Fiverr Suffers Hours-Long DDoS Attacks After Removing Hackers’ Adverts

Rafia Shaikh
ddos attack on fiverr

Two days after Fiverr removed listings from its website that advertised so-called "stresser" DDoS-for-hire services, the company's website suffered a six-hour long DDoS attack.

Fiverr hit by nonstop DDoS attacks after removing illegal adverts

Last week, a security research firm had discovered that hackers were offering DDoS services for as low as $5 on Fiverr. Fiverr, a marketplace for digital services, is renowned for offering services at low price tags, but no one had imagined the site was being used to offer illegal services. Advertised as "stresser" services to test the resilience of your own servers and website, the security firm Incapsula found out that hackers were willing to offer a network of enslaved botnets to a buyer for launching DDoS attacks against any website they want for just $5.

“Honestly, you [can] test any site. Except government state websites, hospitals,” was the response they [researchers] received from one of the freelancers. Fear of government aside, it goes to show how easy it is to hire DDoS services, and that too for just $5.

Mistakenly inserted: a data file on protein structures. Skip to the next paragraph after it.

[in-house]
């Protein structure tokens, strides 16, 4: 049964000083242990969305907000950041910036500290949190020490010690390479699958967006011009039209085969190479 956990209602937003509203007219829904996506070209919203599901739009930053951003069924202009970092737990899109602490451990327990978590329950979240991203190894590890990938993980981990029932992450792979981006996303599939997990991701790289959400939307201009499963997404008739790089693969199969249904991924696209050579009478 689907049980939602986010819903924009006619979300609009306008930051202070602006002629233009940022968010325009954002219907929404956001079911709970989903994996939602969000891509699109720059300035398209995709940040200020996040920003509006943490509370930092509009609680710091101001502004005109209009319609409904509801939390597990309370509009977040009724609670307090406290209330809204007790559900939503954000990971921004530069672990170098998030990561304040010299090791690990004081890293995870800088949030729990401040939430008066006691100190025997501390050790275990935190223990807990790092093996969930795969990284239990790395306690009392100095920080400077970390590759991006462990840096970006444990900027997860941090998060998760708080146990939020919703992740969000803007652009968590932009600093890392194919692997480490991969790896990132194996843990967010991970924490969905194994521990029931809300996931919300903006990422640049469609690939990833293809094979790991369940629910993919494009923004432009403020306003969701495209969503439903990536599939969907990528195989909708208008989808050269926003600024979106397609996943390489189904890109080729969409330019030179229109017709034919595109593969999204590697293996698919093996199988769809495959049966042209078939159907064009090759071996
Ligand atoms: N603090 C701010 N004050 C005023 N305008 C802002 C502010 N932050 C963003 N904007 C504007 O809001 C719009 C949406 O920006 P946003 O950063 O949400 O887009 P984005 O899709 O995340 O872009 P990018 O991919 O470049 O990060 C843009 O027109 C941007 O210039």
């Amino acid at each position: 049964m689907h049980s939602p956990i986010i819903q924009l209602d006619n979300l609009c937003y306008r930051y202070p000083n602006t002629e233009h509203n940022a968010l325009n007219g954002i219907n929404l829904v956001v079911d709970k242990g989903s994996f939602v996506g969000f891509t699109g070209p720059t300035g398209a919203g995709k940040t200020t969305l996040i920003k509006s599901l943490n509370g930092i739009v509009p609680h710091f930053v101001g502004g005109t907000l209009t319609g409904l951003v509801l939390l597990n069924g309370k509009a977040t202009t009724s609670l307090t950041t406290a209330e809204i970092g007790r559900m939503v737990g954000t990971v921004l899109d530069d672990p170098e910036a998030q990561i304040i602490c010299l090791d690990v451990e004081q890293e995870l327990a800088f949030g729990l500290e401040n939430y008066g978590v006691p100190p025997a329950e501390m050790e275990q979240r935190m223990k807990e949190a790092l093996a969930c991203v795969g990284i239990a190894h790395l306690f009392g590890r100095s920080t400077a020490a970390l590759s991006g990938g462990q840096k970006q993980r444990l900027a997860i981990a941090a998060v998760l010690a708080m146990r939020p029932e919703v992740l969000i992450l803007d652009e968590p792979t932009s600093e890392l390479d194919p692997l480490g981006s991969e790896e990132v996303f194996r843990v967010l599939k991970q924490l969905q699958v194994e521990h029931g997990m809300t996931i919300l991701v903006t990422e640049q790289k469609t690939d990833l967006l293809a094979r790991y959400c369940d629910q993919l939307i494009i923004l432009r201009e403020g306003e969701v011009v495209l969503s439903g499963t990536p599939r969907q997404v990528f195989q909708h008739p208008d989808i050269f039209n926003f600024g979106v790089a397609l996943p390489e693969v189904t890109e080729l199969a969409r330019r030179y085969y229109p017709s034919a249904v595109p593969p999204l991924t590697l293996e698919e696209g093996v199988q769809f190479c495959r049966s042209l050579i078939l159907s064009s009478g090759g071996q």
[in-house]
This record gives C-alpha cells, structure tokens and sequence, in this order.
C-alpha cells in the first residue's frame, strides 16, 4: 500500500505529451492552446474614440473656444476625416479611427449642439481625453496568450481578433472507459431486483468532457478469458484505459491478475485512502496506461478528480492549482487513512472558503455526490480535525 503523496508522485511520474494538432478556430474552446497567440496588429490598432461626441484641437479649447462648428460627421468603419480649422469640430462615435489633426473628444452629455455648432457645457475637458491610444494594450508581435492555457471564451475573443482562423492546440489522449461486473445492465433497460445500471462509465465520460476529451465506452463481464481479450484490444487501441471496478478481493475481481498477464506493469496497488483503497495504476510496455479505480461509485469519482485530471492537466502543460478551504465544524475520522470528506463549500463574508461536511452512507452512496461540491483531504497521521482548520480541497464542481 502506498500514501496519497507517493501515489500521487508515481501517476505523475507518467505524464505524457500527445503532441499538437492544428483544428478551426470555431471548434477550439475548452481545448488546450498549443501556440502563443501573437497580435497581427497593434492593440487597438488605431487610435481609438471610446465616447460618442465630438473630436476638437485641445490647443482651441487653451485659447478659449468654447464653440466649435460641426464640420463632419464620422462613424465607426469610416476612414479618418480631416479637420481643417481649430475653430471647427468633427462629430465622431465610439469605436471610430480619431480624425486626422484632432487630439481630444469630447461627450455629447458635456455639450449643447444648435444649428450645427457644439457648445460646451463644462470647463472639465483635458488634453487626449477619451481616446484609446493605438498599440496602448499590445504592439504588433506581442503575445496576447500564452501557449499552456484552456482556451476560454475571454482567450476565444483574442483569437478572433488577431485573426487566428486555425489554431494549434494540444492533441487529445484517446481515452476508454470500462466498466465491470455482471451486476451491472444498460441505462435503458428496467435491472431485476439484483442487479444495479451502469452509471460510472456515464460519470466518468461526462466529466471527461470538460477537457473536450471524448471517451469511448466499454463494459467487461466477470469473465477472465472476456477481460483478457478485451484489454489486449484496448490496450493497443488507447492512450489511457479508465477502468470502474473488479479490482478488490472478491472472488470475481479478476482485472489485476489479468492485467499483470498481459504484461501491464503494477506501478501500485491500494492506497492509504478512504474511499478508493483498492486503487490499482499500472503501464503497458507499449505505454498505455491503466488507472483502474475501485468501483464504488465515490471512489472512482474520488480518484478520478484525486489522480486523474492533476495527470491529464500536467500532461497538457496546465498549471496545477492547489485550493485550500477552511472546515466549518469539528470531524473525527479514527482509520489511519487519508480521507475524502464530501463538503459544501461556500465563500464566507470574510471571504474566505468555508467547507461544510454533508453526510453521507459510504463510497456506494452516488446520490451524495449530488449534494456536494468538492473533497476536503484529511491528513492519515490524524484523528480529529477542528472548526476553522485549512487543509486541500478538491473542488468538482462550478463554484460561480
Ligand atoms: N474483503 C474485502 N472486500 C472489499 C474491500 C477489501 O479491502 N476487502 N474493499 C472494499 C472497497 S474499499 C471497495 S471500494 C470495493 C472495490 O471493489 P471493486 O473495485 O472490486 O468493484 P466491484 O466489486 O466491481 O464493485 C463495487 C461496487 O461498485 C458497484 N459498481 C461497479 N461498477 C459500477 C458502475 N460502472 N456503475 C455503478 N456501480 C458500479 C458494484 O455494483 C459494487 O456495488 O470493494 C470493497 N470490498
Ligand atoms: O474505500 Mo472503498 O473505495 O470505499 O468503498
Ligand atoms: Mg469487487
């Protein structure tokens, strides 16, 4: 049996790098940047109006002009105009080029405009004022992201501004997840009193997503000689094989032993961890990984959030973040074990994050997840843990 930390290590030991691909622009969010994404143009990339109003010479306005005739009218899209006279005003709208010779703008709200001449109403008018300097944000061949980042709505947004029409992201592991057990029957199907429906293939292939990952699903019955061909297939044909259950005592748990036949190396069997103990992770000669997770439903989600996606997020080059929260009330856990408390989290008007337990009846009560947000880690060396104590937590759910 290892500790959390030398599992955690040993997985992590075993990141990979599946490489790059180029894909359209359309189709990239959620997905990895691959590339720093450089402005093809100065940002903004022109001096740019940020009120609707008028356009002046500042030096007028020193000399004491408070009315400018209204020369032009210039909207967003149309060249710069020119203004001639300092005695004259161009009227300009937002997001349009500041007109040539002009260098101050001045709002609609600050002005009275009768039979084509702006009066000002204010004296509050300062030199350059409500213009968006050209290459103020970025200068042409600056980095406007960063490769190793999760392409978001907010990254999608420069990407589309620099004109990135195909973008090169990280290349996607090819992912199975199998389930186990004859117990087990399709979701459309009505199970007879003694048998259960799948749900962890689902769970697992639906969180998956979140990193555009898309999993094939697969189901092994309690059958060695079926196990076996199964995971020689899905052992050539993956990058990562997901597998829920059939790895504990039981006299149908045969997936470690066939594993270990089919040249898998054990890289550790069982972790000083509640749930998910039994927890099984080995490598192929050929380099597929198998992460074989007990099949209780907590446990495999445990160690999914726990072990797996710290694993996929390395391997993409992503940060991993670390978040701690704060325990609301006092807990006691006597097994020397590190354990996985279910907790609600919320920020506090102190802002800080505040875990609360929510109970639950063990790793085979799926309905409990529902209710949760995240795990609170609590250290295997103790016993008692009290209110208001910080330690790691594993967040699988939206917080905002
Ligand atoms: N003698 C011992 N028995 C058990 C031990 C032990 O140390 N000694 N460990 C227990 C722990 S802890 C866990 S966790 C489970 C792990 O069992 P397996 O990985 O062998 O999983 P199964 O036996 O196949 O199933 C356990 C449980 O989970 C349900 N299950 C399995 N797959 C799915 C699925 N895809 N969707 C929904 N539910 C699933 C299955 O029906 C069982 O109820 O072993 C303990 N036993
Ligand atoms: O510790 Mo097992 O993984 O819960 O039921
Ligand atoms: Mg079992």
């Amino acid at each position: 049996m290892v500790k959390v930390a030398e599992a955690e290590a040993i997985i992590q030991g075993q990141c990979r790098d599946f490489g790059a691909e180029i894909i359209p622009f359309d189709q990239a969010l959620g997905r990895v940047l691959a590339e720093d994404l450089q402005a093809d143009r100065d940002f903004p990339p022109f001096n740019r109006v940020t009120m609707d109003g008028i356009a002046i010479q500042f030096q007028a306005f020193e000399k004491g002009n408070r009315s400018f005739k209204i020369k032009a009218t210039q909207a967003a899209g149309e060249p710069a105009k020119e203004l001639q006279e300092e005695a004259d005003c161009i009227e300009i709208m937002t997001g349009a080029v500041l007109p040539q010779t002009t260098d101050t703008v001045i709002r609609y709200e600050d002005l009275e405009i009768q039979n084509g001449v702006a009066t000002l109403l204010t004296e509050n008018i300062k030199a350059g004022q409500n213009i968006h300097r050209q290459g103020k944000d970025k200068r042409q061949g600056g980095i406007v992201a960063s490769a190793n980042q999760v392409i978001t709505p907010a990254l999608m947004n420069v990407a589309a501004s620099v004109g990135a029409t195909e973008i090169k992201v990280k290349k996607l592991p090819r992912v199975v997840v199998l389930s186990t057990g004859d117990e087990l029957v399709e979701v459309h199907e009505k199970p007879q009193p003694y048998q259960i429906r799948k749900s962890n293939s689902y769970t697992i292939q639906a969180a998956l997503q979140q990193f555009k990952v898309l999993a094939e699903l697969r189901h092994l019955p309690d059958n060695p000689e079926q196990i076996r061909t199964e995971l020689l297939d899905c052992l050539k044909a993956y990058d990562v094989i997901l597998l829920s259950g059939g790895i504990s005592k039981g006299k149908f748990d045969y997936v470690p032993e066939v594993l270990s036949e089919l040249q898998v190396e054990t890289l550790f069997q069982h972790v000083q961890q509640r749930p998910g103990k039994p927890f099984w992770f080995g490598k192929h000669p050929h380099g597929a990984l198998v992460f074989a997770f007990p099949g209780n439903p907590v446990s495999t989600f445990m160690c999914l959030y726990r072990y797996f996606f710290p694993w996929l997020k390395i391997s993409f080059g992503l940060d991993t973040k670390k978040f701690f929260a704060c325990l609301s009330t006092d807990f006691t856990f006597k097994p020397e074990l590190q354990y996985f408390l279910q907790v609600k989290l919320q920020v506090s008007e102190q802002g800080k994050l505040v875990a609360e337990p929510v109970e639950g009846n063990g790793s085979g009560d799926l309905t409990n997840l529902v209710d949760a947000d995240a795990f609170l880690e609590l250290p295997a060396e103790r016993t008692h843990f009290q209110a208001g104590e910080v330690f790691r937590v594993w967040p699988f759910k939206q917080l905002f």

After reporting to Fiverr, the online marketplace removed all those adverts claiming to offer DDoS-for-hire services.

Fiverr later on removed these so-called stresser providers, which also confirms how easy it is to get rid of these organic viruses.

While that is a good news and shows the promptness of the company, Fiverr had to face a backlash for this decision as the site went down for almost six hours. The incident took place on Friday, when the company admitted the issue on its Twitter account. While Fiverr didn't confirm if it had to deal with DDoS attacks, many have speculated that the hackers were retaliating for being kicked out of Fiverr.

The decision evidently backfired for Fiverr as it suffered a massive DDoS attack. The site was back up after some 6 hours, and remains up and available to public.

More in security: LinkedIn Hacker is Now Selling 65 Million Tumblr Passwords, Stolen in 2013

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